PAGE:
Where Hans Christian Andersen is concerned an entirely different critical regime is required for the (often unrecognised) reason that his canon of 156 stories is that of an independent author whose texts do not share the multivalency of those from folk tales. They are crafted works of literature (which all too often suffer from abridgment or adaptation) and – importantly – many of them draw directly upon Andersen’s own voice as storyteller.

The items give merely a glimpse of the challenge and enjoyment of the chase of collecting Hans Christian Andersen’s stories.

HANS CHRISTIAN ANDERSON [SIC]
Wonderful Stories for Children
1846

Published for Christmas 1845, this first English translation of the Eventir advertises ten stories on the contents page. Thus, right at the beginning, we find liberties taken with poor old Andersen’s texts. Leaving aside the misspelling of his name on the title-page, we also find a story called ‘A Night in the Kitchen’, which proves to be a passage excerpted from ‘The Flying Trunk’, one of Andersen’s funniest stories. At least it is taken from the Danish, unlike most of its immediate successors and it is perhaps understandable that, being the first to attempt the job, Howitt has not the ear to catch the fluency of the author’s unusual conversational lightness.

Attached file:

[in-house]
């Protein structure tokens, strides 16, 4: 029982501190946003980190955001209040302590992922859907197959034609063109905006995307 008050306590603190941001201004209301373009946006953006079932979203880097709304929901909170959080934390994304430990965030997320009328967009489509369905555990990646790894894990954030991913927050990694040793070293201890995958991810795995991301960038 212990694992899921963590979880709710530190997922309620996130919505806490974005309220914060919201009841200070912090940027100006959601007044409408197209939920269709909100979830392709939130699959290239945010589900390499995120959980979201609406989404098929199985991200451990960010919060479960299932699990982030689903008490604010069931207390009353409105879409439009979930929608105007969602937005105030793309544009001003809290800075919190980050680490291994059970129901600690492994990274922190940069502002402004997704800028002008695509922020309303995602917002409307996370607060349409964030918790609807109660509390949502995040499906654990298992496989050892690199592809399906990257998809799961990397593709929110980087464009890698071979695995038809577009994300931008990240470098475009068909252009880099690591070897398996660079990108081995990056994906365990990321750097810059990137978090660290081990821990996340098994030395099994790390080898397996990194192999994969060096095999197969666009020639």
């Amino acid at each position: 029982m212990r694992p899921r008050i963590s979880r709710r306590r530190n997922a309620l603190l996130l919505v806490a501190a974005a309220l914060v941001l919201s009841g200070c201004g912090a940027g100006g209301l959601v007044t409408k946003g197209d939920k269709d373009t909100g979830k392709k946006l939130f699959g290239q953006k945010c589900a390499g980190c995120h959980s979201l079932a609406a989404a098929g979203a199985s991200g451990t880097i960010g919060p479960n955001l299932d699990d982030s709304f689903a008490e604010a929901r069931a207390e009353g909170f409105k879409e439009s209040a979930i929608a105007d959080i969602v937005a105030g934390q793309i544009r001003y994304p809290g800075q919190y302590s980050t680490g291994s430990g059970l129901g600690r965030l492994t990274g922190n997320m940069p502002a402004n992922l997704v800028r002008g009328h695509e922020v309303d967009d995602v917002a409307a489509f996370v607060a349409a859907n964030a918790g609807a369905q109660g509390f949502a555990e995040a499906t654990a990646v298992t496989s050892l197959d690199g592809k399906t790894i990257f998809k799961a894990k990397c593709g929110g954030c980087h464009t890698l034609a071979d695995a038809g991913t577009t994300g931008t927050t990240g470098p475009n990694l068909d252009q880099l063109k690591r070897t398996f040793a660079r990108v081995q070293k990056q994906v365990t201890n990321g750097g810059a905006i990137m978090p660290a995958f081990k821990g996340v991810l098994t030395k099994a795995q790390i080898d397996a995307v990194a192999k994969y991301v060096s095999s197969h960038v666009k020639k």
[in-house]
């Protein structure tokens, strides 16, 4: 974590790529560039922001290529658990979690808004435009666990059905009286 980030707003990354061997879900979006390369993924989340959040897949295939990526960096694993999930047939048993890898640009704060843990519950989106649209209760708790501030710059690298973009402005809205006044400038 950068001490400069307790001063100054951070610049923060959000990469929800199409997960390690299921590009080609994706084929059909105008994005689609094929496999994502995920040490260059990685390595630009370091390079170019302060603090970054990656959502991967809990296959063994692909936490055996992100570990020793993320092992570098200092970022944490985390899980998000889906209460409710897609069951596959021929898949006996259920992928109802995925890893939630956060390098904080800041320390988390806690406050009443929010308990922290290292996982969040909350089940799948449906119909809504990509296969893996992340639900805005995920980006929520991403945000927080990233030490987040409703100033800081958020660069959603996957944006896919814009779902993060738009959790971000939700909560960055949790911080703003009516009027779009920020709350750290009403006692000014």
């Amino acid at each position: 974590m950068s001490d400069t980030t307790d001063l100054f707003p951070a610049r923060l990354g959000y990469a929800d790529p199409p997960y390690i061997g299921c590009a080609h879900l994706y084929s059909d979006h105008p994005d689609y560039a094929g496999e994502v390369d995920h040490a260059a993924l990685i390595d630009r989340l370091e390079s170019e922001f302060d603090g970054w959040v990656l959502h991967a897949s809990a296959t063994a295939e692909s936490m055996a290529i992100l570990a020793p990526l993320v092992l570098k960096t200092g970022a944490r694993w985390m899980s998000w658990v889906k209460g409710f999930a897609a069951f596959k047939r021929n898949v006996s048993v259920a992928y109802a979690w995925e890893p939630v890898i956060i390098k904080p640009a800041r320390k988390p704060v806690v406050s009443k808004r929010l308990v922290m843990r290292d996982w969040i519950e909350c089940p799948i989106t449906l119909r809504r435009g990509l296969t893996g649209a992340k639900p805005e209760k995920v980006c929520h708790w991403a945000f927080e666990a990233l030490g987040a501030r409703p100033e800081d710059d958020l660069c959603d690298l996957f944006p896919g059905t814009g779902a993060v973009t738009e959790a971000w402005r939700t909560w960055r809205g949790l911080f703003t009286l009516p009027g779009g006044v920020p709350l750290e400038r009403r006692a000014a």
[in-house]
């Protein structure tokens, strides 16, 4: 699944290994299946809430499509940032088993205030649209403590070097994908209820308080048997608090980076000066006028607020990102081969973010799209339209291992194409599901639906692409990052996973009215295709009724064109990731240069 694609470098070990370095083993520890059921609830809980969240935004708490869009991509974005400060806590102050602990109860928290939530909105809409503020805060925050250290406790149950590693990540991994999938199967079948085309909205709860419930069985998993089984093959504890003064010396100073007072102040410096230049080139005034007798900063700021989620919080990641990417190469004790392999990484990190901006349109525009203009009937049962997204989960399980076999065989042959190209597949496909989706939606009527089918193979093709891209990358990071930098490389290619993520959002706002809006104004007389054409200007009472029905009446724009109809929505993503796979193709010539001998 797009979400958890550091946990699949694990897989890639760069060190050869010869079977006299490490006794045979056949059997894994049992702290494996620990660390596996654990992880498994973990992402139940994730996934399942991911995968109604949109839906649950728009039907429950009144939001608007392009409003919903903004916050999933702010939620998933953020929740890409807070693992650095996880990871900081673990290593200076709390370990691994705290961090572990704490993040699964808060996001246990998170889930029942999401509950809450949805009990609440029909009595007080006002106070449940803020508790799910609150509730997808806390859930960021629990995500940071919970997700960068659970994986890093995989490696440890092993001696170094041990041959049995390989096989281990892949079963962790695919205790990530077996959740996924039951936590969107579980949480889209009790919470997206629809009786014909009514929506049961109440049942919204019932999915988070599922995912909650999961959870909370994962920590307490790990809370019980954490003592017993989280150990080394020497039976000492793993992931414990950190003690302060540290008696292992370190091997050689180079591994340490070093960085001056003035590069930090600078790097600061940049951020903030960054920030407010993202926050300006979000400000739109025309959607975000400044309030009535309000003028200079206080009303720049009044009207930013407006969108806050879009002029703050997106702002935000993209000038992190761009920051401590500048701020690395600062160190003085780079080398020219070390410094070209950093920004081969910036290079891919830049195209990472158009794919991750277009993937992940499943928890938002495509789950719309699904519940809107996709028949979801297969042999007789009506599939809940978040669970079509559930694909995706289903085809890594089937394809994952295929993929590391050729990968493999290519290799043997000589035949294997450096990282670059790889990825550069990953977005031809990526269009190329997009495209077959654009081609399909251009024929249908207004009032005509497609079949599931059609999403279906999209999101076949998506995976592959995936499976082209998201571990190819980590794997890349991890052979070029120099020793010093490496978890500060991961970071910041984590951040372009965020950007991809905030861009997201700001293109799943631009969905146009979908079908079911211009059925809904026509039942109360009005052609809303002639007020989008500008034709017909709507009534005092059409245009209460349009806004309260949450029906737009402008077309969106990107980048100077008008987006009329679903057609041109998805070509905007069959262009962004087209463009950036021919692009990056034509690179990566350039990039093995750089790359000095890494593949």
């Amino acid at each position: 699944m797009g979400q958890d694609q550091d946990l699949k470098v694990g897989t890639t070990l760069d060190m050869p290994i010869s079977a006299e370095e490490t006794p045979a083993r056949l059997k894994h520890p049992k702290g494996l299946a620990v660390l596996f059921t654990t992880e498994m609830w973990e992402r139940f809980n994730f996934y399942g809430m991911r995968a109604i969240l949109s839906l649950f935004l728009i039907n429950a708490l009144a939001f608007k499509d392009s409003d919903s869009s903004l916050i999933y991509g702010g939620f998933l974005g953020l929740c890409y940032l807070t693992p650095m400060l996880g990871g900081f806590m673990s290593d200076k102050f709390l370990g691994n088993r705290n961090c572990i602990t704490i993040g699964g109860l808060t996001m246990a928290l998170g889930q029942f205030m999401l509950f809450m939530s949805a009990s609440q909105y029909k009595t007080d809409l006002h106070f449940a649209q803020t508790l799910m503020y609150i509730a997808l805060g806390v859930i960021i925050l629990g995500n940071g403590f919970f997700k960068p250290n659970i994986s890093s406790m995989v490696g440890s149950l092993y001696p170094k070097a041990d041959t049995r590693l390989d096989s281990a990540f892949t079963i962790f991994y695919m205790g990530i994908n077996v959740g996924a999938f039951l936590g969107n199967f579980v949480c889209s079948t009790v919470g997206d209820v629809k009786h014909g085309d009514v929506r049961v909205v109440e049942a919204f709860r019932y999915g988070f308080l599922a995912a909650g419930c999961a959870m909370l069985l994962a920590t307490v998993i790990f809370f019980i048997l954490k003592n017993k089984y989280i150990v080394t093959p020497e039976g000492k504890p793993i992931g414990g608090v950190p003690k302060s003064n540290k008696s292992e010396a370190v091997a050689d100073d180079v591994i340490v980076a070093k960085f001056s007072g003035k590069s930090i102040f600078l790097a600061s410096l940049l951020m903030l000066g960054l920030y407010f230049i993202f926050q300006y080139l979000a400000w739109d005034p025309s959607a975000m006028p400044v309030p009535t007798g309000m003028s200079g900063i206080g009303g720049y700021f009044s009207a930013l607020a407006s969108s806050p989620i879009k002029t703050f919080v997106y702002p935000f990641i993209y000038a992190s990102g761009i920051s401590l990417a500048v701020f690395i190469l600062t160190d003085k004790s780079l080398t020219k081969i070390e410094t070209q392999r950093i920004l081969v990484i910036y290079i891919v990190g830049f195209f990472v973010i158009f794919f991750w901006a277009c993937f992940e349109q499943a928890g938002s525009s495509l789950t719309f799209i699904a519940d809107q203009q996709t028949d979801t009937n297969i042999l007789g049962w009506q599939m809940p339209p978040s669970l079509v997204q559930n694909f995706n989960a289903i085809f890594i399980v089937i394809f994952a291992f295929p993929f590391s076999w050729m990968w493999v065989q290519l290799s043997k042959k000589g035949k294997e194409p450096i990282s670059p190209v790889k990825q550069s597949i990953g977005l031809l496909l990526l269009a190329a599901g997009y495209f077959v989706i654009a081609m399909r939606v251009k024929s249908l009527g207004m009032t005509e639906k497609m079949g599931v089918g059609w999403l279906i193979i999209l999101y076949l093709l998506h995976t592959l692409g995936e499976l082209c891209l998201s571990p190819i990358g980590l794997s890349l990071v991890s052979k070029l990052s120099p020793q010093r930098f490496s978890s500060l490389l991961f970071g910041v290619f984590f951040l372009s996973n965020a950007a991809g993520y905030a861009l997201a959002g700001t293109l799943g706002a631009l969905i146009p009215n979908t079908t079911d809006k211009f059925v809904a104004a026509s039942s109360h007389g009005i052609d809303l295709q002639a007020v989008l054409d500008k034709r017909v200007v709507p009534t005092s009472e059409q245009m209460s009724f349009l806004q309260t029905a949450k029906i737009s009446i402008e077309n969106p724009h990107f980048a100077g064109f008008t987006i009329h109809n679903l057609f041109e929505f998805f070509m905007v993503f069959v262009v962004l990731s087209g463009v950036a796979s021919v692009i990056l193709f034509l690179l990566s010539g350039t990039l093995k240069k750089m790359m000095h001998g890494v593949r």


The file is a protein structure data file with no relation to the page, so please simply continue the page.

Title page from ‘Wonderful Stories for Children

(18) G[EORGE] N[ICOL]
The Ugly Duck of Hans Christian Andersen
1851

A little book with a complex parentage. Its author was the brother of its publisher (who was Bookseller to the Queen) and in 1837 he published a versification of Southey’s The Three Bears. In 1840 that was jokingly joined by a versification of the Grimms’ Wolf and the Seven Little Kids (probably based direct on the German version) and in 1841 the two stories were joined with a third on ‘The Vizier and the Woodman’. We do not know why it took George so long to catch up with Hans Christian Anderson, for The Ugly Duckling was among the favourites of the 1846 tranche of translations.

Pages 6 and 17 from ‘The Ugly Duckk of Hans Christian Anderson


Verses

It could be argued that if nobody had ever written poetry to be read primarily by children the children would not be very much the poorer. The mass of anonymous popular versifying enjoyed by everyone, which would include nursery rhymes, makes a foundation for the child’s love of rhythmic speech and, as many an anthology will prove, there is a mass of poetry written primarily for adults which can be equally enjoyed by the young. A Blake, a Lear, a Stevenson, and others can justify the genre and this section points up some of its rarer or less usual manifestations.